Manufacturing & Prototyping

Post-Growth, In Situ Adhesion of Carbon Nanotubes to a Substrate for Robust CNT Cathodes

This technology can be used down-hole in oil wells, and in high-temperature, high-pressure, corrosive environments in the automotive industry. The field emission electron sources using carbon nanotubes (CNTs) are being targeted for low-power vacuum microelectronic applications for harshenvironment operation (high temperature, pressure, and corrosive atmosphere). While CNTs have demonstrated excellent properties in terms of low threshold field, low-power operation, and high current densities, one problem with vacuum electronic applications is poor adhesion of CNTs to the substrate on which they are synthesized. The chemical vapor deposition (CVD) process used to grow CNTs on silicon or other metallic substrates using an iron catalyst with a thin oxide diffusion barrier layer has consistently provided reproducible growth. The CNTs are only surface- adhering in these cases, and are easily removed from the surface with the application of minor forces — typically pressures of 20 to 60 kPa. This causes catastrophic failures of CNT field emitters since the applied field could exceed the adhesion strength of CNTs to the substrate.

Posted in: Briefs, Manufacturing & Prototyping, Electronic equipment, Nanomaterials


Thermal Mechanical Preparation of Glass Spheres

The forming process allows a very wide variety of material to be processed into spheres. Samples of lunar regolith have included small glass spheres. Most literature has suggested the small spheres were formed by meteorite impacts. The resulting transformation of kinetic energy to thermal energy caused the lunar surface to melt. The process yielded glass spheres. Recreating a meteorite impact that yields glass spheres is very challenging. Furthermore, the melting temperature of certain minerals on the Moon precludes the use of standard thermal techniques.

Posted in: Briefs, Manufacturing & Prototyping, Glass, Thermal testing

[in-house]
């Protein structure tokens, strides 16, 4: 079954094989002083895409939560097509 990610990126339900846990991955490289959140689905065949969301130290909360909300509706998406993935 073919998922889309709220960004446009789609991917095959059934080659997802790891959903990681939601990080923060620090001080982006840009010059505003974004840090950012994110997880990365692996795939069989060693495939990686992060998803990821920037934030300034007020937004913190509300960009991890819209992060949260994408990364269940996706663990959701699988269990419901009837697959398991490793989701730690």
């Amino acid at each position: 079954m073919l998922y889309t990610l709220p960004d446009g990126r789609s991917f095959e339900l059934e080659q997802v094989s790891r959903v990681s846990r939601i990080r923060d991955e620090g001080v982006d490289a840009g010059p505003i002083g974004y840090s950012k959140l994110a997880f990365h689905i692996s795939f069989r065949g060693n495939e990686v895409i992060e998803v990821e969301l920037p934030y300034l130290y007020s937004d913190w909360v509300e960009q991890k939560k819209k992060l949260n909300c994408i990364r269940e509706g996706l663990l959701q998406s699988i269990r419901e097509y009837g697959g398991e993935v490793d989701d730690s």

Development of a Precision Thermal Doubler for Deep Space

A copper thermal doubler is used to spread the thermal loads. Thermal requirements and a need for a very flat mechanical interface led to the development of a copper doubler for the titanium vault on the Juno Spacecraft. The vault is designed to contain the science instruments on the spacecraft, protecting them from damage due to the extreme radiation environment of Jupiter. The titanium used in the vault creates unwanted thermal effects due to the poor thermal conductivity of titanium. To remove heat from the telecommunication equipment mounted to the interior of the vault, a copper thermal doubler was used to spread the thermal loads over the entire area of the radiator (located on the outside of the vault), which decreased the effective thermal resistance through the vault wall. A method of bonding a copper doubler to the titanium preserves the mounting interface flatness to less than 0.005 in. (0.13 mm) while providing a superior thermal path to the radiators, which are fitted with thermal control louvers. The precisely controlled titanium surface, and that of the milled copper doubler with integral spacing features, provides the mechanical interface flatness, structural integrity, and thermal performance required by the telecommunications subsystem.